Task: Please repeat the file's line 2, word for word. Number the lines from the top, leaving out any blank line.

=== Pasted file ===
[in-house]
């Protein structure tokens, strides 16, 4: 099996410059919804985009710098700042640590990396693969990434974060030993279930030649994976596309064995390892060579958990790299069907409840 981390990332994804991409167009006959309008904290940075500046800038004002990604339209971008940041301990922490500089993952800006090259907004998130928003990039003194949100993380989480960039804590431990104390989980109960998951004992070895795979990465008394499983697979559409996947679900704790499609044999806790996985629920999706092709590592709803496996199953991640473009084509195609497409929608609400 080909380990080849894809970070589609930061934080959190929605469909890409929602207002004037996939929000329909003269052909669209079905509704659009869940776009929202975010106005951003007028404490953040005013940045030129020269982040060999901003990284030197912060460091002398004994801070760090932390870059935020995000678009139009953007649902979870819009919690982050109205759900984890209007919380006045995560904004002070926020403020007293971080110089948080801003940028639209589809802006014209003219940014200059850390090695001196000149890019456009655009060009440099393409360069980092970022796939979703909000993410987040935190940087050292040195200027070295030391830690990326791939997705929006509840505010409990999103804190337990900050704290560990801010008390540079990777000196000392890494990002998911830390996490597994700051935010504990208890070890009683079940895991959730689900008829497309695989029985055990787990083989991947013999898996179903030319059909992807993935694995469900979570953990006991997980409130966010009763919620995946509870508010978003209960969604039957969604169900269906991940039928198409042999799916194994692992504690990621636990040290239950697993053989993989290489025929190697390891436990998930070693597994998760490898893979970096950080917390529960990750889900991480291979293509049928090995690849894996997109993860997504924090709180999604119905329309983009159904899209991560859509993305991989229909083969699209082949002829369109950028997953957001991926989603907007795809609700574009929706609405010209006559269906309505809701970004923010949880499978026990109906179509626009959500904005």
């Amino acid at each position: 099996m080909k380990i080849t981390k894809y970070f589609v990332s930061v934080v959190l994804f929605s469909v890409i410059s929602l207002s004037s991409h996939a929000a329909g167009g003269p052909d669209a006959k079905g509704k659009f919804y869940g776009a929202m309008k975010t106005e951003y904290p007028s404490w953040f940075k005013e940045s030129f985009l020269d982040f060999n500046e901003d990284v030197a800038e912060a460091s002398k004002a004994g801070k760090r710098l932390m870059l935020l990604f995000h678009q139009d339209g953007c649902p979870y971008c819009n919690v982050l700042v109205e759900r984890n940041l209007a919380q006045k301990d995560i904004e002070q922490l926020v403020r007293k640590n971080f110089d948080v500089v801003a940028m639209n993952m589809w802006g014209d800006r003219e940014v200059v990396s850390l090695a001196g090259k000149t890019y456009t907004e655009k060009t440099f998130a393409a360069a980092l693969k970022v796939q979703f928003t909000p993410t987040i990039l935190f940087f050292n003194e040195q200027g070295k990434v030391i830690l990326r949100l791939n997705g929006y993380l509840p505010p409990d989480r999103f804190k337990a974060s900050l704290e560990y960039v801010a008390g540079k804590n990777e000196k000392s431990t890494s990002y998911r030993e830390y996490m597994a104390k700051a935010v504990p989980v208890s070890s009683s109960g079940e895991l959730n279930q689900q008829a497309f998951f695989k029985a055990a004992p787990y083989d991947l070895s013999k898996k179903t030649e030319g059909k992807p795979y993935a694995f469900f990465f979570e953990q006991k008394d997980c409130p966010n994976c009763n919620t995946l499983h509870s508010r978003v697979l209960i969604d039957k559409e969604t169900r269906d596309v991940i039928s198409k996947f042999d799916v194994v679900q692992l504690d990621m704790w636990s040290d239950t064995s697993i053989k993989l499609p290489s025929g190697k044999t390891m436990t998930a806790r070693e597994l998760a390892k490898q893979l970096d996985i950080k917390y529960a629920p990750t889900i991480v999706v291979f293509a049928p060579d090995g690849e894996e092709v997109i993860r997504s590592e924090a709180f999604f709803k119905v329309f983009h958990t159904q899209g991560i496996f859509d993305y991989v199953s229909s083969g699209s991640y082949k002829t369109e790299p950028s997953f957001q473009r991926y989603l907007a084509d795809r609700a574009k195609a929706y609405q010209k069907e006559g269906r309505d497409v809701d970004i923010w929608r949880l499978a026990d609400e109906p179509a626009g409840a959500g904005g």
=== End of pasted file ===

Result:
């Protein structure tokens, strides 16, 4: 099996410059919804985009710098700042640590990396693969990434974060030993279930030649994976596309064995390892060579958990790299069907409840 981390990332994804991409167009006959309008904290940075500046800038004002990604339209971008940041301990922490500089993952800006090259907004998130928003990039003194949100993380989480960039804590431990104390989980109960998951004992070895795979990465008394499983697979559409996947679900704790499609044999806790996985629920999706092709590592709803496996199953991640473009084509195609497409929608609400 080909380990080849894809970070589609930061934080959190929605469909890409929602207002004037996939929000329909003269052909669209079905509704659009869940776009929202975010106005951003007028404490953040005013940045030129020269982040060999901003990284030197912060460091002398004994801070760090932390870059935020995000678009139009953007649902979870819009919690982050109205759900984890209007919380006045995560904004002070926020403020007293971080110089948080801003940028639209589809802006014209003219940014200059850390090695001196000149890019456009655009060009440099393409360069980092970022796939979703909000993410987040935190940087050292040195200027070295030391830690990326791939997705929006509840505010409990999103804190337990900050704290560990801010008390540079990777000196000392890494990002998911830390996490597994700051935010504990208890070890009683079940895991959730689900008829497309695989029985055990787990083989991947013999898996179903030319059909992807993935694995469900979570953990006991997980409130966010009763919620995946509870508010978003209960969604039957969604169900269906991940039928198409042999799916194994692992504690990621636990040290239950697993053989993989290489025929190697390891436990998930070693597994998760490898893979970096950080917390529960990750889900991480291979293509049928090995690849894996997109993860997504924090709180999604119905329309983009159904899209991560859509993305991989229909083969699209082949002829369109950028997953957001991926989603907007795809609700574009929706609405010209006559269906309505809701970004923010949880499978026990109906179509626009959500904005």